The Department of Ecumenical and Interfaith Ministry

Strengthening the Christian Culture based on Franciscan Values

Christian Culture involves ways of thinking and deciding, of loving and relating, both within and beyond a particular community. It embraces work and play, activity and leisure, what we do and what we say. It affects art and science, business and industry, health and education, drama and athletics, and more. At Saint Francis University, culture affects everything and is certainly connected to our religious practices; how we treat one another and all those who come on campus.

Pope John Paul II said that a, “Catholic University enables the Church to institute an incomparably fertile dialogue with people of every culture.” He went on to say that, “When the academic community includes members of other Churches, ecclesiastical communities or religions, their initiatives for reflection and prayer in accordance with their own beliefs are to be respected.

The establishment of this department supports the institutional diversity initiative. With an approximately 40% non-Catholic population on campus, the department, complimenting the department of Campus Ministry, strives to offer programming to meet the needs of all Christians, and those non-Christians as well. With increased emphasis on attracting international students, the department takes on an even greater significance.

Ecumenical Campus Ministry: Worship, Pastoral Care, and Programming

Students, staff, and faculty of all faiths participate in the many activities of the department. Liturgical worship includes daily prayer lead by students. Retreat Planning, and Bible Study are student driven, with many activities taking place in the Agape All-Christian Chapel. Activities include the Tuesday Evening Food and Fellowship gathering, workshops, discussion groups and prayer luncheons, plus a Week of Prayer for Christian Unity and an Interfaith Awareness Week. Programming in the campus Spiritual Center, located in the DiSepio Health and Wellness Center for Rural Health, is generated by the department that includes a meditation room and an outdoor Labyrinth. Spiritual Center programming includes the spiritual practices of silence and solitude, meditation, and prayer workshops.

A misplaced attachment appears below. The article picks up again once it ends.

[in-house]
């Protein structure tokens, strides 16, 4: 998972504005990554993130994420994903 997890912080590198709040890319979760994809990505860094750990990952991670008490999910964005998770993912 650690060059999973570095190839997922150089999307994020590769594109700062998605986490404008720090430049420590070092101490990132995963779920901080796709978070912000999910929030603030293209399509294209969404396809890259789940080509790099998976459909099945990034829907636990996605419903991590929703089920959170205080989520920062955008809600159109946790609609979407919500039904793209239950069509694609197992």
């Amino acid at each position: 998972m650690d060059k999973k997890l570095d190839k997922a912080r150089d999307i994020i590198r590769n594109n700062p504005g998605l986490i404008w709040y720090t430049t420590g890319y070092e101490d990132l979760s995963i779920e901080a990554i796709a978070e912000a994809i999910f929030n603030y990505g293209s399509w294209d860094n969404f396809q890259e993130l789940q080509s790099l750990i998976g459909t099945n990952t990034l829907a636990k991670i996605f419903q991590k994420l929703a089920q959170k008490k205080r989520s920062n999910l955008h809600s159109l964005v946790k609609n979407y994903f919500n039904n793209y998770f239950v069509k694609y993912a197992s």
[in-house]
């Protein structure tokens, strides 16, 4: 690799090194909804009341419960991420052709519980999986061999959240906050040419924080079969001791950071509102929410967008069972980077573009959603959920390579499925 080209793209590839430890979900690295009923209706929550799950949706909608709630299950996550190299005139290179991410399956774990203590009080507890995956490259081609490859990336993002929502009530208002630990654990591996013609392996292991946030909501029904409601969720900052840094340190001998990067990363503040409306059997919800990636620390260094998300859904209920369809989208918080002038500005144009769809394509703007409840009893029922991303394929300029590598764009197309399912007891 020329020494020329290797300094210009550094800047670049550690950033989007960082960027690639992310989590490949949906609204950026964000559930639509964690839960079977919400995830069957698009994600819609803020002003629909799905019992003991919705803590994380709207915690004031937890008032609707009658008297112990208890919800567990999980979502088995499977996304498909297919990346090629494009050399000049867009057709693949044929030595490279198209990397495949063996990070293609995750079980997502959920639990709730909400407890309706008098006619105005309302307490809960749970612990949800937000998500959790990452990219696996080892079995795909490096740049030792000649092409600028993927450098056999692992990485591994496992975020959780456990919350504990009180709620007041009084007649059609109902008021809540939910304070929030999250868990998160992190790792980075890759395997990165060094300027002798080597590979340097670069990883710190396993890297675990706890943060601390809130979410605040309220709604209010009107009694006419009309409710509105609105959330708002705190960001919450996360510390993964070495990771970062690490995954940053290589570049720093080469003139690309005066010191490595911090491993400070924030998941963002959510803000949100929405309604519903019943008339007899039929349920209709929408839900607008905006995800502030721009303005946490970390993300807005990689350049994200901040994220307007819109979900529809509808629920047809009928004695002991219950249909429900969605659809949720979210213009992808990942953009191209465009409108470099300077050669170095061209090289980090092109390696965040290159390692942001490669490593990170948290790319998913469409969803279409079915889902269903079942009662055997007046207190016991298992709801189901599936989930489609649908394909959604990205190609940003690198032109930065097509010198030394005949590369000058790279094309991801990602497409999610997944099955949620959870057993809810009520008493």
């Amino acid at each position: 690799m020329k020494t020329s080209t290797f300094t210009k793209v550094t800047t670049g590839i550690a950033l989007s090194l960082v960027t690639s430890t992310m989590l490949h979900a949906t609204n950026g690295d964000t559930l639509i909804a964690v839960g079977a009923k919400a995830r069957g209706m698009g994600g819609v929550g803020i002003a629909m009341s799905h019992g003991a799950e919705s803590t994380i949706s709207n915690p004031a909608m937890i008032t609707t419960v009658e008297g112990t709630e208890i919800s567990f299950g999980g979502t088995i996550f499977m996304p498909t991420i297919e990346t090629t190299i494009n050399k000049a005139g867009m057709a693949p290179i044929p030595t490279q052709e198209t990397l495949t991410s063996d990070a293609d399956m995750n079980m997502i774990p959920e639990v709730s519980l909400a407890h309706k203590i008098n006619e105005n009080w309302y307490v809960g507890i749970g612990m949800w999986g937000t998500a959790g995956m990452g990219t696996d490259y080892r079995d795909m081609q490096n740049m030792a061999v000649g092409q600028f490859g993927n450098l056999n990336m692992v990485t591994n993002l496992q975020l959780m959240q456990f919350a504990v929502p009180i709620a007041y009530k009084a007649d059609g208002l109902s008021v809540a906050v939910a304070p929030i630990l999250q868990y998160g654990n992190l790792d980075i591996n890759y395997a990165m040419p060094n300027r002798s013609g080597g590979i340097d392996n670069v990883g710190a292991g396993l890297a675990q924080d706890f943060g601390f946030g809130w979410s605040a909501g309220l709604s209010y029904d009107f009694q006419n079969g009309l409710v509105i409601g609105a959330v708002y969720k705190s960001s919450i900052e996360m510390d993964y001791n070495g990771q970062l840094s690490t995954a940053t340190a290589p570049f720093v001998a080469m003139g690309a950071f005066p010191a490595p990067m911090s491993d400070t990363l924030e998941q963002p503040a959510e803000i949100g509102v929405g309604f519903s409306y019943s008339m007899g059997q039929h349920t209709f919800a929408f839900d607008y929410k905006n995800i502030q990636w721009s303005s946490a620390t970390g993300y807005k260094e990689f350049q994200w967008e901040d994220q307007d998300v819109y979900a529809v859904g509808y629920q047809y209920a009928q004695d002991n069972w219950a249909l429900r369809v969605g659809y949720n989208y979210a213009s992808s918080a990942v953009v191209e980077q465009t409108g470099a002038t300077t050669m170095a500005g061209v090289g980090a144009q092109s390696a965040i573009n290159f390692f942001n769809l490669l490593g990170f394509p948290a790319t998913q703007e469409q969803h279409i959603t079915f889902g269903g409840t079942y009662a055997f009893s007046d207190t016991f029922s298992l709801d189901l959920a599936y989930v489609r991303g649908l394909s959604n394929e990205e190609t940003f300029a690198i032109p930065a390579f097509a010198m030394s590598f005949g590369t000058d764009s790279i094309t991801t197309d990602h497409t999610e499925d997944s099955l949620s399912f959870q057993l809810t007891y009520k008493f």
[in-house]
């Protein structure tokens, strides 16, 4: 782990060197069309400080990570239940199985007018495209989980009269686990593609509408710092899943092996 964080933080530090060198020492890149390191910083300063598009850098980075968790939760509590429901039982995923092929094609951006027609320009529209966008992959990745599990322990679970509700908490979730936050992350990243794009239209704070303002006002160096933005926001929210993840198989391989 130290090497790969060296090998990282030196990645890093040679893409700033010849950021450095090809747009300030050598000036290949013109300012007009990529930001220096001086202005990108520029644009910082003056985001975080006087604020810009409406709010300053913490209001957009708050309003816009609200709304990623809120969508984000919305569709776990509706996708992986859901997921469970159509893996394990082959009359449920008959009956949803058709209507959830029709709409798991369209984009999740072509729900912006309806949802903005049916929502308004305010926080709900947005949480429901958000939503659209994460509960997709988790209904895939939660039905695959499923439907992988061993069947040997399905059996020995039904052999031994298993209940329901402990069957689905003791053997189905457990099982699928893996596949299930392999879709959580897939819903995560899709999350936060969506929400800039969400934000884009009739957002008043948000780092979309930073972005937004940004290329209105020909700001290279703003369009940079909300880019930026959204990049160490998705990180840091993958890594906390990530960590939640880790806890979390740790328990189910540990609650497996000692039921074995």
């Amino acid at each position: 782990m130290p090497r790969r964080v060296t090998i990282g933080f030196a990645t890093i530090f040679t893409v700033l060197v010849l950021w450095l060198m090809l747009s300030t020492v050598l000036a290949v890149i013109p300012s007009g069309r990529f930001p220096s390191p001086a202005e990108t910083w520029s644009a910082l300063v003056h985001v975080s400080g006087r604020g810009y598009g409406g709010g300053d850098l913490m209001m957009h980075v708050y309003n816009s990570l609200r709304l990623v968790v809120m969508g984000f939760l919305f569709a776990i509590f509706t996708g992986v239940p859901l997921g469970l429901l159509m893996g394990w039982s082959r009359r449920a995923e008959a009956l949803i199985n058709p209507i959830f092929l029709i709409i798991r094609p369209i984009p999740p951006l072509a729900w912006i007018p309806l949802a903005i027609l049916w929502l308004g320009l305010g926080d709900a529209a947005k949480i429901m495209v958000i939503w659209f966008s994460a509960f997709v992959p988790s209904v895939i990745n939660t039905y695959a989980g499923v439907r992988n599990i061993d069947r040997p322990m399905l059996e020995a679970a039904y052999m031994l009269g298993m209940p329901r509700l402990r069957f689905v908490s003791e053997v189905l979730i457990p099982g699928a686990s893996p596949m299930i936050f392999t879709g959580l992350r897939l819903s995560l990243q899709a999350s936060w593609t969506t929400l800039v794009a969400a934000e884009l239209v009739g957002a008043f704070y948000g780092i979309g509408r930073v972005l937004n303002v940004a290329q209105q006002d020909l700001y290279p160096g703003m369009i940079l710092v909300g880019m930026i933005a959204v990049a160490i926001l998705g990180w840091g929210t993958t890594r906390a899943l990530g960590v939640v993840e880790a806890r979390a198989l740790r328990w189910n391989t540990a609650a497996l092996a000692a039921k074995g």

Along with Campus Ministry, Ecumenical Campus Ministry has a pastoral presence in the residence halls, with Student Government, Student Activities, with Greek Life, and with Athletics.

Dorothy Day Center: Social Outreach and Volunteer Service

The Dorothy Day Center is the social outreach arm of Saint Francis University. The mission of the Center is two-fold. One goal is to educate the University students in issues of social concern and justice and to involve them in volunteer service through an array of programs on campus and in the local communities. The second goal is to offer assistance to the economically, socially, and mentally needy of local communities and institutions. 

Assistance is offered in various ways that include, but are not limited to: emergency financial rent, utility, heating fuel assistance, food, clothing, furniture, basic household items, and personal hygiene products.   A volunteer service at the Center that reaches out to small children is the S.M.I.L.E. program, in which students and children interact in group-related sports activities. Plus-1 is another program that includes one-on-one activity with volunteers who are paired with a child for field trips, crafts, and group-related activities. Adult-based volunteer programs include: The Adopt-a-Grandparent program whose volunteers visit the elderly at the John Paul II Manor-an assisted living home, and the V.I.T.A. program, preparing and e-filing simple tax returns for income-eligible individuals.